School districts across the country contract with private businesses for all manner of goods and services as a routine part of their education work. No district can afford to be a "Robinson Crusoe" and produce everything it consumes in-house. Nor does it have the expertise. Imagine the employment difficulties schools would have if each were required to produce its own chalk, desks and textbooks. Such a scenario is implausible.

But districts still work to produce a great deal of the services that are not within their core function of educating children. Fixing boilers, serving lunches and driving buses need not be unnecessarily expensive components of school operations. Unfortunately, they often are, and the money spent providing these expensive, ancillary services is money that isn’t getting into the classroom. Saving money is just one reason districts turn to competitive contracting.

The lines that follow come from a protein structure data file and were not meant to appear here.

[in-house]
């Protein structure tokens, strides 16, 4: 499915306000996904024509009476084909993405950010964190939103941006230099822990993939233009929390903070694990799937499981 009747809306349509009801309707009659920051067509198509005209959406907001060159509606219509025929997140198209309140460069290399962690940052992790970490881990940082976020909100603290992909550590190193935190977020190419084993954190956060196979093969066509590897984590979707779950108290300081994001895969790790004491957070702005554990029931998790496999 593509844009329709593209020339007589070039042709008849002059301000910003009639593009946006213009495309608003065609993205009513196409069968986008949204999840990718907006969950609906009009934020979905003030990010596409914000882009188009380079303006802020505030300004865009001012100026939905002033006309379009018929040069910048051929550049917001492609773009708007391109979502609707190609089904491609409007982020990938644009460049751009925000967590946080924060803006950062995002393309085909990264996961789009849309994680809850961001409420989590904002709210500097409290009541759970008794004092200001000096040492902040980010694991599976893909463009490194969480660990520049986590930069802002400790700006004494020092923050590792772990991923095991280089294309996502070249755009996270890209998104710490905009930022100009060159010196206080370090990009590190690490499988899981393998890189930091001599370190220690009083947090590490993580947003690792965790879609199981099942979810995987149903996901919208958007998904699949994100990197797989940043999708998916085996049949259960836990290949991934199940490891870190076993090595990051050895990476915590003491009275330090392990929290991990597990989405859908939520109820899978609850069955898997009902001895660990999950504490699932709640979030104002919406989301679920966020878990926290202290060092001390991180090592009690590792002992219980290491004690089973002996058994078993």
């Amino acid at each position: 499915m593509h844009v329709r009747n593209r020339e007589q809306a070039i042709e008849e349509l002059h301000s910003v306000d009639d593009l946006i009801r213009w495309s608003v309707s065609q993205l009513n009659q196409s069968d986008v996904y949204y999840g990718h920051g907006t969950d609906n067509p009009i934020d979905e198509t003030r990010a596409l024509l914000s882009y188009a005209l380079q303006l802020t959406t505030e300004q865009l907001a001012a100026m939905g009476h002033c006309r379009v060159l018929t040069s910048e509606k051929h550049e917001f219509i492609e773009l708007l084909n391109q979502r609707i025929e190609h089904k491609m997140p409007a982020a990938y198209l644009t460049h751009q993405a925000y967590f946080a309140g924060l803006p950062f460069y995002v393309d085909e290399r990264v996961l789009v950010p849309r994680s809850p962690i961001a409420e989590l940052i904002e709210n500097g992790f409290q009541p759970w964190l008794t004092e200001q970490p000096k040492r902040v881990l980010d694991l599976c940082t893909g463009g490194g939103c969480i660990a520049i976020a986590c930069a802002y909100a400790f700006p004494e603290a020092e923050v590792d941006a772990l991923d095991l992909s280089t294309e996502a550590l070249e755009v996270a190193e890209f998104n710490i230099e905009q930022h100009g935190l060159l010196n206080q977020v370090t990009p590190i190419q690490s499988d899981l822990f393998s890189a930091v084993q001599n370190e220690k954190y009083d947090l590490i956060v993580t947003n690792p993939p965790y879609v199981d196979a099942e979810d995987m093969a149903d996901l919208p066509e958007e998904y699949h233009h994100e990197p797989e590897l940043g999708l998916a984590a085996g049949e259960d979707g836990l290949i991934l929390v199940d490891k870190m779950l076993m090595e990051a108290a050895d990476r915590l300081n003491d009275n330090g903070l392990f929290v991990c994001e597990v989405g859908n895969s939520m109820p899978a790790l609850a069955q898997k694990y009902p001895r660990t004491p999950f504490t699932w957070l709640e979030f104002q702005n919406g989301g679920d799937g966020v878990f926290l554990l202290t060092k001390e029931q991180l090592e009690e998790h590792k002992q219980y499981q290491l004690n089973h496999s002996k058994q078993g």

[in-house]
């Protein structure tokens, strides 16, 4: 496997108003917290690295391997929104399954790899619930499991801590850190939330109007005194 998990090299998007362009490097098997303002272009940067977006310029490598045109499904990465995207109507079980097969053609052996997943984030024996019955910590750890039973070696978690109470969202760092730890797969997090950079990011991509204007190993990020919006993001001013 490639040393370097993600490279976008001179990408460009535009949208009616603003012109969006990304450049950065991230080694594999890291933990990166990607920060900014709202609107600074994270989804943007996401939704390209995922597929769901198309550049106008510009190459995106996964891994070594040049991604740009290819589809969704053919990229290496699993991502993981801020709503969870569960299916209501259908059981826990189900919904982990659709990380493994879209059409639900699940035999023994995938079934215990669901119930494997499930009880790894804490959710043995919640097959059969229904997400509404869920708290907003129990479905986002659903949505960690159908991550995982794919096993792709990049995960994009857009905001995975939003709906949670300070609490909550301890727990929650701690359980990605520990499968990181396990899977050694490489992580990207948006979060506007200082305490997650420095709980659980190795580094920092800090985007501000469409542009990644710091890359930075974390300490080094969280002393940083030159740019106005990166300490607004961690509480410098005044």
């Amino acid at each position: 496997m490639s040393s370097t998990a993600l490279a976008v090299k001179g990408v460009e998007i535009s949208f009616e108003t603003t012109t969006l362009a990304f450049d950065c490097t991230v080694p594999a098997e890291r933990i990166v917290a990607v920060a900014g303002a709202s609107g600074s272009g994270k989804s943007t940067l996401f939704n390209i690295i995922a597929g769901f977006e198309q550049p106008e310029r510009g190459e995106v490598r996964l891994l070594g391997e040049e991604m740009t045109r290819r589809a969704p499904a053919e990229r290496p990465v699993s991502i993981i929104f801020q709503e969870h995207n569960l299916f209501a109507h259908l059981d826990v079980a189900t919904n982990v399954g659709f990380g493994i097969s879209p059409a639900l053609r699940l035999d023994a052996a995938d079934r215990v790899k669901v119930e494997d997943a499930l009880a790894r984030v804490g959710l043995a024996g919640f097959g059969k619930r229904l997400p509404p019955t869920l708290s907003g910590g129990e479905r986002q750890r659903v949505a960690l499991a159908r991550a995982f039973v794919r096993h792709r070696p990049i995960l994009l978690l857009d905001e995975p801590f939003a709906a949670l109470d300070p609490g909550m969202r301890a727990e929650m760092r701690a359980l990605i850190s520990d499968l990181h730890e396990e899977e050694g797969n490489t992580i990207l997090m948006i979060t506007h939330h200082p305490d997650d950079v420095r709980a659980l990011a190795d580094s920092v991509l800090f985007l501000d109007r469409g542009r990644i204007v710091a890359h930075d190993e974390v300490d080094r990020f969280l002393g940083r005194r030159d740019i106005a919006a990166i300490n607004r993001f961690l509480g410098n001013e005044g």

This is the fifth time the Center has attempted to survey school districts in the state about their privatization practices and experiences, and the second survey that has achieved a 100 percent response rate. (Achieving a perfect response rate is important because it theoretically reduces the sampling error common in surveys to zero.) The Mackinac Center goes to great lengths to conduct this survey and for several reasons.

First, the data is not centralized in any other location. Obtaining and publishing this information is useful for simply understanding and educating the public about the degree to which school support service privatization occurs. Second, knowledge is power. District officials may not fully appreciate the degree to which sister districts use the management tool of contracting. Indeed, many officials may often be inspired to investigate privatization simply because of reports of its effectiveness in other districts. Last, the trends that emerge from annual or biennial research on school privatization statewide underscore a revealed preference in districts for or against support service contracting. The notion that privatization can’t be successful is belied by its continued expansion.

This policy brief takes the Center’s research a step further than its traditional reporting by breaking out several key responses for more detailed analysis. For example, in the section titled "District Contracting by Pupil Population," the reader will find the tally of district contracts broken out into six pupil population categories.